Songs are often slathered in over-simplification. We’ve generally gone along with the musical proclamation that our smiles trigger the rest of the world to smile with us.
Wait a minute. The world ignores, remaining ambivalent, whether we’re smiling or not.
This is not to say there is not value in smiles; they are worthwhile if they do nothing more than brighten a few lives in our own little world. Even slight grins help, and they buy a few seconds while we’re trying to think what to say next.
Such instruction is helpful to grandparents. A current example is provided by Dr. Lanny Hall, Chancellor of Hardin-Simmons University. A while back, he told his 12-year-old granddaughter a joke that would result in her aisle-rolling.
The chiseled-in-stone expression on Ada McCutchen’s face didn’t change, however. Dr. Hall asked if she thought it was funny. Bad idea! Her blank face “spoke” boldly, clearly indicating a “zero” response on her applause meter. He should have known it was an in-your-face response, better than pie-in-the-face, but just barely.
“You know what I think is funny, Poppy? That you think you’re funny.”
Surely there are throngs of grandparents who’ve “been-there, done-that.”
I cringed a couple of years ago when my then nine-year-old granddaughter asked my age. “78,” I answered.
“Did you start at one?” she wanted to know.
Ordinary people often reach pinnacles of success by clinging always to optimism, even when dealt bad hands.
I never knew a more consistent optimist and effective pastor than the late Rev. Miller Robinson, a beloved West Texas pastor who “forged on” despite the constant pain of rheumatoid arthritis during most of his adult life.
Doctors at Temple’s Scott and White Hospital diagnosed the terrible disease when he was in his late 20s. “I’m afraid you’ve got the ‘honky-tonk’ disease,” one doctor said. “You’ll wake up every morning with pain in a different joint.”
Who knows? Robinson may have “reconstructed” the wording slightly. Whatever, he enjoyed telling the story in sermons and at banquet lecterns. He was blessed with both “wit and wisdom.” His subtle smile always added to his upbeat nature.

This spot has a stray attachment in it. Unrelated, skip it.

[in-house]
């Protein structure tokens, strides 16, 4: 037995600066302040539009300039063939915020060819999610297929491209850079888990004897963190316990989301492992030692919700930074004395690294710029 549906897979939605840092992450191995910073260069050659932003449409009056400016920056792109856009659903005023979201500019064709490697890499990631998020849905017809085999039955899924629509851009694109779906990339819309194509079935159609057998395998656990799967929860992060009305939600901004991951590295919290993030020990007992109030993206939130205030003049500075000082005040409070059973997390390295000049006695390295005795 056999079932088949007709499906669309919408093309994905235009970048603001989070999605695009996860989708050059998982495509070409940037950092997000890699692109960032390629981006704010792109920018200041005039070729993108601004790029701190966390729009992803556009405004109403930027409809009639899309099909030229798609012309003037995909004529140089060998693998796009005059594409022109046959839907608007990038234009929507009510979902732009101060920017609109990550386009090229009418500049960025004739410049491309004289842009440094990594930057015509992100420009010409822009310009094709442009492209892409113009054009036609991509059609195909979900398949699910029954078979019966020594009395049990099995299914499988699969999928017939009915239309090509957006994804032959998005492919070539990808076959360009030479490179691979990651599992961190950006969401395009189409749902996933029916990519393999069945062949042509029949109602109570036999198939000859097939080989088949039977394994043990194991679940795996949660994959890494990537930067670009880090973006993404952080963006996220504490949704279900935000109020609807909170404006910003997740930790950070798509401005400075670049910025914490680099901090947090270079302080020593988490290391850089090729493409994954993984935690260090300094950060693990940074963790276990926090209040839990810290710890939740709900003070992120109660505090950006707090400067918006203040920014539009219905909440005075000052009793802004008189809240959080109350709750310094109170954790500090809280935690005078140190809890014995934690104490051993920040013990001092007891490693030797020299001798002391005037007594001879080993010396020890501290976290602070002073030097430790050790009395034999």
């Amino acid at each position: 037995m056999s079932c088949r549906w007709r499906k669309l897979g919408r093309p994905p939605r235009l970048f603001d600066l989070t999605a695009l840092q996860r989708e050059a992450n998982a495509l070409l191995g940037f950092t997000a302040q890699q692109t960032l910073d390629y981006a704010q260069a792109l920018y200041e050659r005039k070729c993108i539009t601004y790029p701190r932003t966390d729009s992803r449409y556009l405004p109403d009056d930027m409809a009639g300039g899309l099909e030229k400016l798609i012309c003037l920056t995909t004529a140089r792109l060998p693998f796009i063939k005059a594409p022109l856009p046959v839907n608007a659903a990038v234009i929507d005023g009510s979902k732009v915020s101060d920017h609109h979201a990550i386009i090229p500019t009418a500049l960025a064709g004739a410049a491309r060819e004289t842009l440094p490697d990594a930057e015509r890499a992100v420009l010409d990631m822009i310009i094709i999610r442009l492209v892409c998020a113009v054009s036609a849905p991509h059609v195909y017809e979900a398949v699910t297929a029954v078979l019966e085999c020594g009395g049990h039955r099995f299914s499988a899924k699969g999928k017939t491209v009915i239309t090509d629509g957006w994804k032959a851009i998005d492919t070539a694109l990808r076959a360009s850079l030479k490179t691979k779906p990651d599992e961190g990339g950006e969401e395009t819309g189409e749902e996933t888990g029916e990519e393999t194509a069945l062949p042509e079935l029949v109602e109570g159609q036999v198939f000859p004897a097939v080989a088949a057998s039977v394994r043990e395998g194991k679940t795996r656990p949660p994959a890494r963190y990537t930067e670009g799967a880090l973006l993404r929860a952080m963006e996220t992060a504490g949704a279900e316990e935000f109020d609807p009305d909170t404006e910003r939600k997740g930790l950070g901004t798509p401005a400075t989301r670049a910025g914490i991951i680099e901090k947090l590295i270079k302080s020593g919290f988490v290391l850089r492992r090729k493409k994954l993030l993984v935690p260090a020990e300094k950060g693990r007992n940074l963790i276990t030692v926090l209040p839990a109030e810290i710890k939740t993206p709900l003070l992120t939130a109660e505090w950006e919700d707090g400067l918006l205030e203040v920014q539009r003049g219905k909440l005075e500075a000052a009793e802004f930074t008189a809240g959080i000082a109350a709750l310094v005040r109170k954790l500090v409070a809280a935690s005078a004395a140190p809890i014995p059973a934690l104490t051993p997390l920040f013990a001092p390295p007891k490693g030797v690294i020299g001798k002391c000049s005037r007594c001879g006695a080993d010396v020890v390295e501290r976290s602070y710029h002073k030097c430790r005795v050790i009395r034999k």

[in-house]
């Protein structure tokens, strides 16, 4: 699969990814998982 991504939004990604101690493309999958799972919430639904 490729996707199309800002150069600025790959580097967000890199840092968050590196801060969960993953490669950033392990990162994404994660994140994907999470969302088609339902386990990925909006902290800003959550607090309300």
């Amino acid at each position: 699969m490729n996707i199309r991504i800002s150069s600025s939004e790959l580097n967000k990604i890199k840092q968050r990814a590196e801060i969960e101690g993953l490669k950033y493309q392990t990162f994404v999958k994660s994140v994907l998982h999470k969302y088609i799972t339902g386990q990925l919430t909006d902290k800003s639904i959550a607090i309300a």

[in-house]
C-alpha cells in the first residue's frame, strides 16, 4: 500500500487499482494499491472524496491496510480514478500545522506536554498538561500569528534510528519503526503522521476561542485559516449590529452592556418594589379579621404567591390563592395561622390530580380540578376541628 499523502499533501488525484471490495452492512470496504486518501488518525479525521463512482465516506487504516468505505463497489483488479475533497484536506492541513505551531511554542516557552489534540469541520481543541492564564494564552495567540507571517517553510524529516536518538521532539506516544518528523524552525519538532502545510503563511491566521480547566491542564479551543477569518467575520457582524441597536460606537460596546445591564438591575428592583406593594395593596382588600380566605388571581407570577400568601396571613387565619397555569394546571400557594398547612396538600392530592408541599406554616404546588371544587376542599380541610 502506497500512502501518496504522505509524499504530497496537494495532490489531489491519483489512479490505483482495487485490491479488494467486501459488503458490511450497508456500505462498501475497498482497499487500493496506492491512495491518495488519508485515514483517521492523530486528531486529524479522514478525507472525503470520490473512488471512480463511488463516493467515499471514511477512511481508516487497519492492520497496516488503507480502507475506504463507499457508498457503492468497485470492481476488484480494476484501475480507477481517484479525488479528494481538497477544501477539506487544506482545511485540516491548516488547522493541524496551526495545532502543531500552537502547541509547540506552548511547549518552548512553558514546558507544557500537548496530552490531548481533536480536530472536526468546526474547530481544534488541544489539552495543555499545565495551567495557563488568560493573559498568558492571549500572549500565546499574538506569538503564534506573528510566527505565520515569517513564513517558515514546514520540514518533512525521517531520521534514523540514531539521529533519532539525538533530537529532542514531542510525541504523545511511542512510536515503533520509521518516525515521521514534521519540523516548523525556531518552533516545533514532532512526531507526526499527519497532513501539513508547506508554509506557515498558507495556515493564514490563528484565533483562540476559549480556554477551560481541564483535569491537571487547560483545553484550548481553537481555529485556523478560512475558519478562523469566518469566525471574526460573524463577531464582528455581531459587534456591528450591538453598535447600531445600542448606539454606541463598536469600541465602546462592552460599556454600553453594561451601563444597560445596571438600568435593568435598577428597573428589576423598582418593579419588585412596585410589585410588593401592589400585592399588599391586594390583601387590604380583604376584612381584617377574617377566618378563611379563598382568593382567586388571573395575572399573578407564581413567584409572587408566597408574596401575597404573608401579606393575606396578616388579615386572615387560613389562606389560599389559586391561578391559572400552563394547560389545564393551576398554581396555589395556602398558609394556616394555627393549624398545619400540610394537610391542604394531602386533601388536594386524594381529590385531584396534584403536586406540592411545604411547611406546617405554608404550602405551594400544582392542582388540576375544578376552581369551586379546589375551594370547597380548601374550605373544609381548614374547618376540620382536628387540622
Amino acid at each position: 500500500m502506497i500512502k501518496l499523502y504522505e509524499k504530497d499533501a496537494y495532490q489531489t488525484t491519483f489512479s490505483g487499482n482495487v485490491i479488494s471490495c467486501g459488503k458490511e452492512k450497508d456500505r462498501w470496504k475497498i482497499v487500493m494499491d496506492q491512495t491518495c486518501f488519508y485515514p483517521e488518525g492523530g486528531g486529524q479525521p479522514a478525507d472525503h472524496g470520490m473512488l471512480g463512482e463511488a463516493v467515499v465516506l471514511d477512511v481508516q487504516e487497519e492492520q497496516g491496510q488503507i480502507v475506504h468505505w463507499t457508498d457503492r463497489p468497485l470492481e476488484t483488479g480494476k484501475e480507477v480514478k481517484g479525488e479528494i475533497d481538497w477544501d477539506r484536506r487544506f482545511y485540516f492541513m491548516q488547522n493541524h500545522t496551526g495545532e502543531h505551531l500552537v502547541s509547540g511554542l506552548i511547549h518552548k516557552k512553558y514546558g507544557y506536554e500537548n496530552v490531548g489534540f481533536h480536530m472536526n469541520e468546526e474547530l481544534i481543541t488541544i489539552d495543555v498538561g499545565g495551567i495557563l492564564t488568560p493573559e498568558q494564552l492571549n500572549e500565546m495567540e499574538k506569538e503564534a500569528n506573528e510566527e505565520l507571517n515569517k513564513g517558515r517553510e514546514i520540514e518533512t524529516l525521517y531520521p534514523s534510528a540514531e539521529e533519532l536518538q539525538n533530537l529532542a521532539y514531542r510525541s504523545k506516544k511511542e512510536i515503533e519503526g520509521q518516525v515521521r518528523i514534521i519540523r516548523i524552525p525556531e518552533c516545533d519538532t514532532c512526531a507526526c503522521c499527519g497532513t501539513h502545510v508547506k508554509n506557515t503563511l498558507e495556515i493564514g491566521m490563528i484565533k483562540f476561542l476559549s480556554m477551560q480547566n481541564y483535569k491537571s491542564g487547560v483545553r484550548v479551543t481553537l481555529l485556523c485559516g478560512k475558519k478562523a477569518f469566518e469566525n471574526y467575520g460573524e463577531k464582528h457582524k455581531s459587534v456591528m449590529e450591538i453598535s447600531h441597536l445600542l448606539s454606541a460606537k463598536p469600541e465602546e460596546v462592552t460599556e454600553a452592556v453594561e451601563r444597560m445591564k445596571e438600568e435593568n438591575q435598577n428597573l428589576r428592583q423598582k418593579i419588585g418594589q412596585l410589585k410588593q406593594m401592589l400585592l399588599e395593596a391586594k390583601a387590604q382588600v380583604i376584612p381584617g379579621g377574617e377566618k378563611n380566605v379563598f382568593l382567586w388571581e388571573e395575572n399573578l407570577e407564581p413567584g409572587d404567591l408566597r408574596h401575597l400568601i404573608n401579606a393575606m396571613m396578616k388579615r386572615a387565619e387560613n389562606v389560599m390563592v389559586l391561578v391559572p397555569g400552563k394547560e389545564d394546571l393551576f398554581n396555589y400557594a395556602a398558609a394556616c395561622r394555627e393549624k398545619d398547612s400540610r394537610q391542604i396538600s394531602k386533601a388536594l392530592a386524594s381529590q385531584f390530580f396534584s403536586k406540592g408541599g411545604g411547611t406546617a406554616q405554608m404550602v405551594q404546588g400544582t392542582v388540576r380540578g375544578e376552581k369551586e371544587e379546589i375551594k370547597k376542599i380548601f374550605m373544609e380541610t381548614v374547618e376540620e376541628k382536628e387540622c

He was never visibly preoccupied with his own health issues. Instead, Robinson was all about “thee and thine,” and never “me and mine.”
The pastor had a clever response when grateful folks at Snyder’s Colonial Hill Baptist Church gave him and wife Sandra the parsonage during his 32-year ministry there. He lamented that he had little time to properly thank them. “I have to hurry on down to the courthouse to make sure the home isn’t valued too high on the tax rolls,” he said.
Part of the appeal of southern gospel quartets is their apparent happiness, despite their inescapable challenge of travelling long distances between concerts. They, too, are augmented by laughter, smiles and funny stories between songs.
They had a twin-bill of quartets a while back in Cleburne. On stage were The Blackwood Brothers, now “at it” for 84 years, and The Inspirationals, a family that started back in the 1950s.
“In the early going, we were travelling in vans while the ‘higher rollers’ were in fancy big rigs,” said Bob Wills, long identified with The Inspirationals.
They learned that a bus would be offered at an auction.
It was a “junker,” but better than their old vans. The Inspirationals made a modest bid. It was the only one, so the auctioneer took it off the block, moving on to other items. Wills, noticing the bus’s diesel engine was left running, feared this could cause great damage. So, he turned off the diesel switch.
As the group was leaving, the auctioneer invited the men to return. “The old engine has stopped and it won’t start. If you guys want the old bus, you can have it for free.” They did, and it served them for several years.